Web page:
(Photo credit Bria Anne Beauty, the key artist for The Wicked and The Wonderful)
I’ve been involved in the beauty industry for several years now as a beauty blogger and influencer.
I’ve always been interested in makeup, since I was a kid applying my first pink Wet n’ Wild lipstick that my mom bought me at Woolworth’s.
Over the years,I’ve had the opportunity to stretch creative makeup muscles; while mostly on my own face, I’ve done bridal makeup and I did a year + as an associate at Ulta, where I especially loved helping customers find the right foundation shade and giving them demos of color products on their own faces.
As each year has passed, and I find myself gravitating toward covering the education offered at the trade shows (not just the brands and products to feature) I realized that “blogger” was not the end-all-be-all of my makeup industry journey.
I really want to do makeup and be a freelance makeup artist.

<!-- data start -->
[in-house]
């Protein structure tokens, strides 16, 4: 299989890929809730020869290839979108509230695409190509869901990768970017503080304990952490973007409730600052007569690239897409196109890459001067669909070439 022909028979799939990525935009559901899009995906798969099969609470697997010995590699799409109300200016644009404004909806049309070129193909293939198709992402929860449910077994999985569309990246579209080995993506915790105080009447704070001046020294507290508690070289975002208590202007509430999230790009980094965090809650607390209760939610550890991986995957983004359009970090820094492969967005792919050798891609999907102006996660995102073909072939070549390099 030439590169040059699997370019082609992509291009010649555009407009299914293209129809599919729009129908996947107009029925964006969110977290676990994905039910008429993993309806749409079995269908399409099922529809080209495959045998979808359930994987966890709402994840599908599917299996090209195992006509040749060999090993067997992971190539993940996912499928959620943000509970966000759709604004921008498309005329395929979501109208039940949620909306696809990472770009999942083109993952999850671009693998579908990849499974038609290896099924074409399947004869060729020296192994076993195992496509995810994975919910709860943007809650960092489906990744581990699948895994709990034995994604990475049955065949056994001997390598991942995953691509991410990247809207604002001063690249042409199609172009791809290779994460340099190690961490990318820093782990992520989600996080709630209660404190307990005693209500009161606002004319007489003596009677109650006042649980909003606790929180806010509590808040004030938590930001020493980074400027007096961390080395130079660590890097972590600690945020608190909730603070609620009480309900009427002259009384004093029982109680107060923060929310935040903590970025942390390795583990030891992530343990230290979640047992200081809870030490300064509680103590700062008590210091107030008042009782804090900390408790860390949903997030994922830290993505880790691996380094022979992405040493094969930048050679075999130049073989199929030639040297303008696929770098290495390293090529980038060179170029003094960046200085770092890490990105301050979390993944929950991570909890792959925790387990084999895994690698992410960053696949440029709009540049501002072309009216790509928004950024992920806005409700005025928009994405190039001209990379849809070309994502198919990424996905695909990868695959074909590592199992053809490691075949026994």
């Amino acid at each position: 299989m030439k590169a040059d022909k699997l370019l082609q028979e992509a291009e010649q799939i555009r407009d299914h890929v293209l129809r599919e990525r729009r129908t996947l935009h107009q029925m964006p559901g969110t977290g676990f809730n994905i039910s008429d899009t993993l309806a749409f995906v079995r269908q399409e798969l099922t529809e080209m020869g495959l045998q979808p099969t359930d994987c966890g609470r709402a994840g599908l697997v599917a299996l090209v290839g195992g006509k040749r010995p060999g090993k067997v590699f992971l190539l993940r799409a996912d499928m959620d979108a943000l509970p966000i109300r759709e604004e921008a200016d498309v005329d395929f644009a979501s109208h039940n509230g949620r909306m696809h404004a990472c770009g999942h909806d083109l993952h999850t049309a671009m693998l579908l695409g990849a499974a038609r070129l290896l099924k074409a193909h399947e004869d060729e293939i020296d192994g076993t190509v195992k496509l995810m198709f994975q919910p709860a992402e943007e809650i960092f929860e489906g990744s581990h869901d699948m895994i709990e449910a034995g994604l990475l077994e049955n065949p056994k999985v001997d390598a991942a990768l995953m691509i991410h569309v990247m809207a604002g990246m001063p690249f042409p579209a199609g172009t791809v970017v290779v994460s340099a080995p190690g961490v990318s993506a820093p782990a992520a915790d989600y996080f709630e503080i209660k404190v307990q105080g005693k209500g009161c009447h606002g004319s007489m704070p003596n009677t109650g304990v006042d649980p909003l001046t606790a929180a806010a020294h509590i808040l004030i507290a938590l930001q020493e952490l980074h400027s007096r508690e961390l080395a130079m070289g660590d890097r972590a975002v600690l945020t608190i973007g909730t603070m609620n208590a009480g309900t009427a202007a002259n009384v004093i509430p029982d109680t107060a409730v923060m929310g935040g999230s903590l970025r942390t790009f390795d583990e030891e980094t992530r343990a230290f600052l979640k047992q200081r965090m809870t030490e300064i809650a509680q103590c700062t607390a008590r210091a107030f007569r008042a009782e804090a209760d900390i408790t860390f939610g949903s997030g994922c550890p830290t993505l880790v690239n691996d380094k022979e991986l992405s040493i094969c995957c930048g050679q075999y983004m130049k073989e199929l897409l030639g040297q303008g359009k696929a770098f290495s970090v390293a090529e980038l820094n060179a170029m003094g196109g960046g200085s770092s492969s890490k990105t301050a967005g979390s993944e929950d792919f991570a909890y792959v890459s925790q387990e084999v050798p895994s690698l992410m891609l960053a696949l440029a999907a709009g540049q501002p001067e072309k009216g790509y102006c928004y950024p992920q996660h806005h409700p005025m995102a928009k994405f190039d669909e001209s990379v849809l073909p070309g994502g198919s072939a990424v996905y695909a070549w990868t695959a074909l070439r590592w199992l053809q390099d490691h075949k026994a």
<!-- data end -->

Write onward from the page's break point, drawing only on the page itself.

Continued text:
I’ve held off on pursuing this dream. I can’t afford schooling, and my career is demanding and my current role unpredictable; there are days I can walk out at 5 p.m. and days I walk out at 9 p.m. And I love my career. This isn’t even intended as a career change!
For a long time, I put this off because I thought I needed that formal education. Then last year, I met a local makeup artist who pursued her own dream of becoming an artist and studied through an online makeup school. I wrote a feature about her for the paper I freelance with; through our interview, I learned she had great opportunities through strong hustle that I find admirable. And inspiring. I thought, maybe I should just take the leap and look into this.